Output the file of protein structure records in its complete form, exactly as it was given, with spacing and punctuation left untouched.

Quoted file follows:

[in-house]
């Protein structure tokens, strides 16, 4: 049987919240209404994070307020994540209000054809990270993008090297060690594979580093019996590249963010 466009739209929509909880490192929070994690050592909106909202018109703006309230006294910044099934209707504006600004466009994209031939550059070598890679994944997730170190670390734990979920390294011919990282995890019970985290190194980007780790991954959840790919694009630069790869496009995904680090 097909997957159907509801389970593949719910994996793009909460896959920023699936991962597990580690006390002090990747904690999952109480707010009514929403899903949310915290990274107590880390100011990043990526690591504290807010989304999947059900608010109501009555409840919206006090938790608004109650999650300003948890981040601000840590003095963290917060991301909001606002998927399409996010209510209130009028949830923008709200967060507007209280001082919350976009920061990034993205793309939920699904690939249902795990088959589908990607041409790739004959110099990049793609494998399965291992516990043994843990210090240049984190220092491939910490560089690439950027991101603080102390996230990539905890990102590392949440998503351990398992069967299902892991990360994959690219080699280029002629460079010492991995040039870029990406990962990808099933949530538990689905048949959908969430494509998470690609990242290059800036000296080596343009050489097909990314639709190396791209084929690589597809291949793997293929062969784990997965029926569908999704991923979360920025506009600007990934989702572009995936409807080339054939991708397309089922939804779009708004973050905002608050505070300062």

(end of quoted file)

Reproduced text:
[in-house]
């Protein structure tokens, strides 16, 4: 049987919240209404994070307020994540209000054809990270993008090297060690594979580093019996590249963010 466009739209929509909880490192929070994690050592909106909202018109703006309230006294910044099934209707504006600004466009994209031939550059070598890679994944997730170190670390734990979920390294011919990282995890019970985290190194980007780790991954959840790919694009630069790869496009995904680090 097909997957159907509801389970593949719910994996793009909460896959920023699936991962597990580690006390002090990747904690999952109480707010009514929403899903949310915290990274107590880390100011990043990526690591504290807010989304999947059900608010109501009555409840919206006090938790608004109650999650300003948890981040601000840590003095963290917060991301909001606002998927399409996010209510209130009028949830923008709200967060507007209280001082919350976009920061990034993205793309939920699904690939249902795990088959589908990607041409790739004959110099990049793609494998399965291992516990043994843990210090240049984190220092491939910490560089690439950027991101603080102390996230990539905890990102590392949440998503351990398992069967299902892991990360994959690219080699280029002629460079010492991995040039870029990406990962990808099933949530538990689905048949959908969430494509998470690609990242290059800036000296080596343009050489097909990314639709190396791209084929690589597809291949793997293929062969784990997965029926569908999704991923979360920025506009600007990934989702572009995936409807080339054939991708397309089922939804779009708004973050905002608050505070300062």